I just read a column by David Leonhardt in which he cited Frank Bruni about the complexities of aging. It is a column (with Bruni's piece quoted at length within) well worth reading whether you are 25 or 55 or 75. Leonhardt is on vacation from writing his "opinions" so I quote from his email below to orient readers.
Quote: Today, you’ll find an excerpt from a recent edition of Frank Bruni’s newsletter. Frank has had one of the great modern Times careers: White House correspondent, political profiler, restaurant critic, Magazine writer, Rome bureau chief and, since 2011, Op-Ed columnist. After Frank’s thoughts, you’ll find — as always — links to the full Opinion report of The Times. Here’s Frank: “It’s not just Joe Biden and Bernie Sanders and the Democratic presidential primary — I swear it isn’t — but lately I can’t get the subject of age out of my mind: how much it matters, how much it doesn’t, all the good things that come with it, all the bad. It resists tidy definition. It’s immune to blanket truisms. You don’t get better as you age. Then again, you don’t get worse. Or maybe you don’t but someone else does, or the judgment can be made only in categories, by dividing the different aspects of you: your body, your mind, your mood, your munificence. I’m 54 now, and aging is the hardest thing I’ve ever done. It’s also the greatest blessing that I’ve ever been given: I’m not just still around, but I also savor the wisdom of greater perspective and the freedom of letting many of the demands I once made of myself fall by the wayside. The hell of aging is limits. But that’s the heaven of it, too. Sometimes to have the parameters of your life shrink is to be unburdened of too many decisions and of indecision itself … I have written that Biden seems more oriented to yesterday than tomorrow. I have also written ‘In Defense of the Gerontocracy,’ noting that [Nancy] Pelosi has had moments of command and keen judgment that are the fruits of her many years. Age as an issue is one big fat oxymoronic mess, and maybe I’ve contradicted myself. Or maybe I haven’t, because you can’t come to any one conclusion about age. You can’t take any one position: not in employment practices, not in political picks, not in your own expectations about when you’ll hit your stride, when you’re in your prime and which phases of life will be a slog or a cakewalk. You have to size up the particular person or circumstances. You have to be awake to individuality and alert to subtlety.”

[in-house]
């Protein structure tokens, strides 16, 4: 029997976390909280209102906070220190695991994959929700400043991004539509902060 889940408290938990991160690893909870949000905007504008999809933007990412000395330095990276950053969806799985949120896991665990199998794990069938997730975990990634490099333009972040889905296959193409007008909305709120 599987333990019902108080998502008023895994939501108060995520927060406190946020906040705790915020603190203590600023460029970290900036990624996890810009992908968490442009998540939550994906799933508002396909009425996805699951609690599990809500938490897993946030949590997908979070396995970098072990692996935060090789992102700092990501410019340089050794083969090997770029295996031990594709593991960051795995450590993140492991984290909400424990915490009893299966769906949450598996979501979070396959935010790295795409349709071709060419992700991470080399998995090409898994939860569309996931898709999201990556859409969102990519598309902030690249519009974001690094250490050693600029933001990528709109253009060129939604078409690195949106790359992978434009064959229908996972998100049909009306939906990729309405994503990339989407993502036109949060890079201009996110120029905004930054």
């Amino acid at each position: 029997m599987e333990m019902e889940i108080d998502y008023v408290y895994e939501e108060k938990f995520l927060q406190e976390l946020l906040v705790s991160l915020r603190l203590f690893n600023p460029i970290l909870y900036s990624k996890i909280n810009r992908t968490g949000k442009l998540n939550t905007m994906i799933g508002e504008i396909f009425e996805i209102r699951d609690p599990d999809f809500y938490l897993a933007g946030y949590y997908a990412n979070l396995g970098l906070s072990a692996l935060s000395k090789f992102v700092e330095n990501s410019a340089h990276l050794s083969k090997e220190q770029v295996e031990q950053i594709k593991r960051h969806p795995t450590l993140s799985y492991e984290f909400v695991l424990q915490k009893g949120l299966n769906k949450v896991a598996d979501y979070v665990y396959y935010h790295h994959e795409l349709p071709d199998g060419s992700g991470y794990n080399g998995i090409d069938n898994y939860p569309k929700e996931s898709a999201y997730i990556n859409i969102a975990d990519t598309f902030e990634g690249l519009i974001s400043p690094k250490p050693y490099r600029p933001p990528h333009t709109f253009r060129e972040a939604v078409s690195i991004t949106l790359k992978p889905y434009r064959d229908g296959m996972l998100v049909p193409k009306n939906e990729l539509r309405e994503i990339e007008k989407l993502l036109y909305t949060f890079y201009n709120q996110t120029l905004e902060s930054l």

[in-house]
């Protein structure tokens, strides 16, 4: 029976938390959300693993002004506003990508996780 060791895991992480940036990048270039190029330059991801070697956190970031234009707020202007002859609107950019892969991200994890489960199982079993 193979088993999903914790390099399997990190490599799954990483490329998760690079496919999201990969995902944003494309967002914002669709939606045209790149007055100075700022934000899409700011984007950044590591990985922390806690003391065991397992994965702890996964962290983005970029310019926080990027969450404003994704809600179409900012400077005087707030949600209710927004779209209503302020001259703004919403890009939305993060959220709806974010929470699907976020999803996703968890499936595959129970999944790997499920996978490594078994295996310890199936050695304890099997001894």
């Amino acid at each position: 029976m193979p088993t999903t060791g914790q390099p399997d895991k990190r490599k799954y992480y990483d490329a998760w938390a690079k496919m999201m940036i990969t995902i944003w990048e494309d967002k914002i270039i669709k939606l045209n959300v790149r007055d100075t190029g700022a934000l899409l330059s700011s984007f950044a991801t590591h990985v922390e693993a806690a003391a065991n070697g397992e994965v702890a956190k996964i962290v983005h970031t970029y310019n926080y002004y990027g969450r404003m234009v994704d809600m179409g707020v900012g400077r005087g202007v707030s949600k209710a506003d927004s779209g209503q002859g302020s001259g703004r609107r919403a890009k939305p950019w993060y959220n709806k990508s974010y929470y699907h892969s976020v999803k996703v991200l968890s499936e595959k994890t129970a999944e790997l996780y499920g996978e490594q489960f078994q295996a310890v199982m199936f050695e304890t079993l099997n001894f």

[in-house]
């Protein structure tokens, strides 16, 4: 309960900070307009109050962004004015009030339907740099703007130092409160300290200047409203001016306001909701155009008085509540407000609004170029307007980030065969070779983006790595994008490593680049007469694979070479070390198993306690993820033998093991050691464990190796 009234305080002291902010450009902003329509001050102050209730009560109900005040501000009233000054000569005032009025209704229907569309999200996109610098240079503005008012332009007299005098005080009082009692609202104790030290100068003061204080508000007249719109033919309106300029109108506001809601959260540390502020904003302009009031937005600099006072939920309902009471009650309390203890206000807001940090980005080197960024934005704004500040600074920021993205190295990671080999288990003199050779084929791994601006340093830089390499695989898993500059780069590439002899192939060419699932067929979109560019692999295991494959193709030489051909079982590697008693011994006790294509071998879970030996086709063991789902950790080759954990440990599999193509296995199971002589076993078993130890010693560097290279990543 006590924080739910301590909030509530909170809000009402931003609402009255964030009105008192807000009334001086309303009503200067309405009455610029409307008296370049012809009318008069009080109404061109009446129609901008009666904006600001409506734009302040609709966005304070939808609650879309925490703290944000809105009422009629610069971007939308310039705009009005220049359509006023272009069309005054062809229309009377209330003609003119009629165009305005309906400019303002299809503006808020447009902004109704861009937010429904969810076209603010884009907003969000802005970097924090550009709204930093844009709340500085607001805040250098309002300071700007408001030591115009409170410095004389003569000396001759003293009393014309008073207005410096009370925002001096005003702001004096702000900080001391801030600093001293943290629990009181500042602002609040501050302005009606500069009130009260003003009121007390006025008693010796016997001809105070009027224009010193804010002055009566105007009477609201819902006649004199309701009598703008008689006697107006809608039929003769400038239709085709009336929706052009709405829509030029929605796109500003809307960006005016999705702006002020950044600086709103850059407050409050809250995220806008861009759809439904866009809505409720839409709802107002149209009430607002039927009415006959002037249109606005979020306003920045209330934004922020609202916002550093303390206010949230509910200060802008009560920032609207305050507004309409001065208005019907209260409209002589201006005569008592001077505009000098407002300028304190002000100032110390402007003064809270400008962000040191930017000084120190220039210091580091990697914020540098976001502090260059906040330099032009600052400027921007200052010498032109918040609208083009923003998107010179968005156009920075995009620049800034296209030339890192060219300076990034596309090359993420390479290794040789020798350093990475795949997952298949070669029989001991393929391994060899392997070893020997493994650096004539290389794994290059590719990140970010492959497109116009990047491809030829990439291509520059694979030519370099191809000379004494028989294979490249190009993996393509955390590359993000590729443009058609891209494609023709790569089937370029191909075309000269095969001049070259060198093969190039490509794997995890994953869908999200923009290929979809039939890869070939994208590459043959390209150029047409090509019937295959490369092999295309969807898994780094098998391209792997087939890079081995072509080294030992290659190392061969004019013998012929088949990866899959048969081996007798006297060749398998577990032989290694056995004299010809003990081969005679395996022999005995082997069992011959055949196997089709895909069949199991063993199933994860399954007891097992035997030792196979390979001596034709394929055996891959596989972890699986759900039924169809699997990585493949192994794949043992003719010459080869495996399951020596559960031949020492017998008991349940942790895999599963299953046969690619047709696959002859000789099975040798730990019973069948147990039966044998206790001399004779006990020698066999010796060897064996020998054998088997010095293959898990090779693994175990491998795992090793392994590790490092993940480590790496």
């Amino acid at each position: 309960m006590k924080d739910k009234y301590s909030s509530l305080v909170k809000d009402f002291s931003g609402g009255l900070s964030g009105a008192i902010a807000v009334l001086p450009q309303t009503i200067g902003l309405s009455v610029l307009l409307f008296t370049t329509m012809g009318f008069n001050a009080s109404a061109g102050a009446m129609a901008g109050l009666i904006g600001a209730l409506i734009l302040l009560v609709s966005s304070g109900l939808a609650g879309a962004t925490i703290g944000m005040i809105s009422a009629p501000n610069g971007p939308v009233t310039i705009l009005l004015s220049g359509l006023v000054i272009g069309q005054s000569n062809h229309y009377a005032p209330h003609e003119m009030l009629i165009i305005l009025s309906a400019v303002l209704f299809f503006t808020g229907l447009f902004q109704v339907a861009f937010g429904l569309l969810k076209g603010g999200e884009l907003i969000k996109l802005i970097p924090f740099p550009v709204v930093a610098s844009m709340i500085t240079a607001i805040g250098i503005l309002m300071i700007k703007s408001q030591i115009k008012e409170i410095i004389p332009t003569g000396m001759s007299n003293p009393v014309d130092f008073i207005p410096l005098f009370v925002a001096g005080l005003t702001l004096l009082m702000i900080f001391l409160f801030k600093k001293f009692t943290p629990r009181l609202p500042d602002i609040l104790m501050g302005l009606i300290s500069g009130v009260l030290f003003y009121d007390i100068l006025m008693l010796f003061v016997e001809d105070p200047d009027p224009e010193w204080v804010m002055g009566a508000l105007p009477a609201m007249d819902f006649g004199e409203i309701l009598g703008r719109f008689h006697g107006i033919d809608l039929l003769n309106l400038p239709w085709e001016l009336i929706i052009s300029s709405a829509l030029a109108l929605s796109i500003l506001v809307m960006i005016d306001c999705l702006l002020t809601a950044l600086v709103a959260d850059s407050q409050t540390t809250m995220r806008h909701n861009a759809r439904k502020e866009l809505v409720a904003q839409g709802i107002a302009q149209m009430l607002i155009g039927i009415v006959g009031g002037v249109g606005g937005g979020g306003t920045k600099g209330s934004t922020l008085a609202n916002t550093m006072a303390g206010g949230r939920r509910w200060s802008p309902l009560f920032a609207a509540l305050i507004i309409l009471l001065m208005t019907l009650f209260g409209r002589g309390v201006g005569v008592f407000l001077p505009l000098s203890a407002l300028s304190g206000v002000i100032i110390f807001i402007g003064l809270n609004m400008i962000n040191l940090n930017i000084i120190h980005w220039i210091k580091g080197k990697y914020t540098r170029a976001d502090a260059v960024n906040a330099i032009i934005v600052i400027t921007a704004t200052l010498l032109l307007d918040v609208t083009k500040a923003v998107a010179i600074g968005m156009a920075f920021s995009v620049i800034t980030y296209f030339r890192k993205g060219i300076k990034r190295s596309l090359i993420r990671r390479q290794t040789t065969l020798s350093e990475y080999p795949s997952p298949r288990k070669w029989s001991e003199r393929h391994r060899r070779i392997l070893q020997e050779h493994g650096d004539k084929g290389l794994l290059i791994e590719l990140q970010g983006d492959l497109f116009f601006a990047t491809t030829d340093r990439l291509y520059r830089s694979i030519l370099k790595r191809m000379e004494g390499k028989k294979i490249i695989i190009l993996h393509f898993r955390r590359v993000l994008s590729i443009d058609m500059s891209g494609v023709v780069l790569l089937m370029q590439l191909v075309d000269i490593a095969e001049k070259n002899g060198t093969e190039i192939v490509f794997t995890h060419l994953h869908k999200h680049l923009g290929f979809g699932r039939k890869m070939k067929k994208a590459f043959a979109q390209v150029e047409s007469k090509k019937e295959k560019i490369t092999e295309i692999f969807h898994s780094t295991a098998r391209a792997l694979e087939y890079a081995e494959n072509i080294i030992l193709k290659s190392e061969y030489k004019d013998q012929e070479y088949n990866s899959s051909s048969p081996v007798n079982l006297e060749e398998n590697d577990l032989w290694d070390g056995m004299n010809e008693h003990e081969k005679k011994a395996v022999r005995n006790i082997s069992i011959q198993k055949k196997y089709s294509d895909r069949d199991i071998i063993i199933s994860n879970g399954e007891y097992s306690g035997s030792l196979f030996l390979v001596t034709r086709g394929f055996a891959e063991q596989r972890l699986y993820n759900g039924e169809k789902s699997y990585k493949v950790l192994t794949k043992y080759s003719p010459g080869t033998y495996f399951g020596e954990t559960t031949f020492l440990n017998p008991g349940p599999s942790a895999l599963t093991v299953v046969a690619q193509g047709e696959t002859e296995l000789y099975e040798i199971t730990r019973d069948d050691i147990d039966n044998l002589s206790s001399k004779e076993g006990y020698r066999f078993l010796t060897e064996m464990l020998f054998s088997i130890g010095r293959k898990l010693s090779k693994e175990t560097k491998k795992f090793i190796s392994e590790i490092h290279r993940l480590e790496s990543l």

I have been reflecting on aging of late. There are many reasons. Here are some.